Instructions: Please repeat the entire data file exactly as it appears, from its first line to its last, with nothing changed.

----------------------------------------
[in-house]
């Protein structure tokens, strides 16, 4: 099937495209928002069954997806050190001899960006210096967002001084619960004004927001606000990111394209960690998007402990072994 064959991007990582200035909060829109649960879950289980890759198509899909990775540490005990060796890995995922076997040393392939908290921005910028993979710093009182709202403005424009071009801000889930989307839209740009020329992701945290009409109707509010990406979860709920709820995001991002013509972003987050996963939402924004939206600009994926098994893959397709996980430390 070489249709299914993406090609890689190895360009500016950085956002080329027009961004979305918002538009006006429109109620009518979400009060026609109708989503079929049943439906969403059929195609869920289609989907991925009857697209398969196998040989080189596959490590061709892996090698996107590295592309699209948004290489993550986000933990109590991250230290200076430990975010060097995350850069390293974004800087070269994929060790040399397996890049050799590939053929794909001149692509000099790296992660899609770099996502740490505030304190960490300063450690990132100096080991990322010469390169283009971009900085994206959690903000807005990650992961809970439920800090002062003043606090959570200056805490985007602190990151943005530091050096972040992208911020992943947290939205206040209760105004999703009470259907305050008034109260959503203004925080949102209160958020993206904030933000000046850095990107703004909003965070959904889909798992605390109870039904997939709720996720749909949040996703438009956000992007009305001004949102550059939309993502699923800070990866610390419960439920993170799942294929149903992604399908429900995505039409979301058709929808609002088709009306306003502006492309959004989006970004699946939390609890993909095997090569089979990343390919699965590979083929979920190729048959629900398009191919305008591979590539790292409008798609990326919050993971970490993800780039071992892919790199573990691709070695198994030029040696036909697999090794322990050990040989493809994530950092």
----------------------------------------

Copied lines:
[in-house]
């Protein structure tokens, strides 16, 4: 099937495209928002069954997806050190001899960006210096967002001084619960004004927001606000990111394209960690998007402990072994 064959991007990582200035909060829109649960879950289980890759198509899909990775540490005990060796890995995922076997040393392939908290921005910028993979710093009182709202403005424009071009801000889930989307839209740009020329992701945290009409109707509010990406979860709920709820995001991002013509972003987050996963939402924004939206600009994926098994893959397709996980430390 070489249709299914993406090609890689190895360009500016950085956002080329027009961004979305918002538009006006429109109620009518979400009060026609109708989503079929049943439906969403059929195609869920289609989907991925009857697209398969196998040989080189596959490590061709892996090698996107590295592309699209948004290489993550986000933990109590991250230290200076430990975010060097995350850069390293974004800087070269994929060790040399397996890049050799590939053929794909001149692509000099790296992660899609770099996502740490505030304190960490300063450690990132100096080991990322010469390169283009971009900085994206959690903000807005990650992961809970439920800090002062003043606090959570200056805490985007602190990151943005530091050096972040992208911020992943947290939205206040209760105004999703009470259907305050008034109260959503203004925080949102209160958020993206904030933000000046850095990107703004909003965070959904889909798992605390109870039904997939709720996720749909949040996703438009956000992007009305001004949102550059939309993502699923800070990866610390419960439920993170799942294929149903992604399908429900995505039409979301058709929808609002088709009306306003502006492309959004989006970004699946939390609890993909095997090569089979990343390919699965590979083929979920190729048959629900398009191919305008591979590539790292409008798609990326919050993971970490993800780039071992892919790199573990691709070695198994030029040696036909697999090794322990050990040989493809994530950092």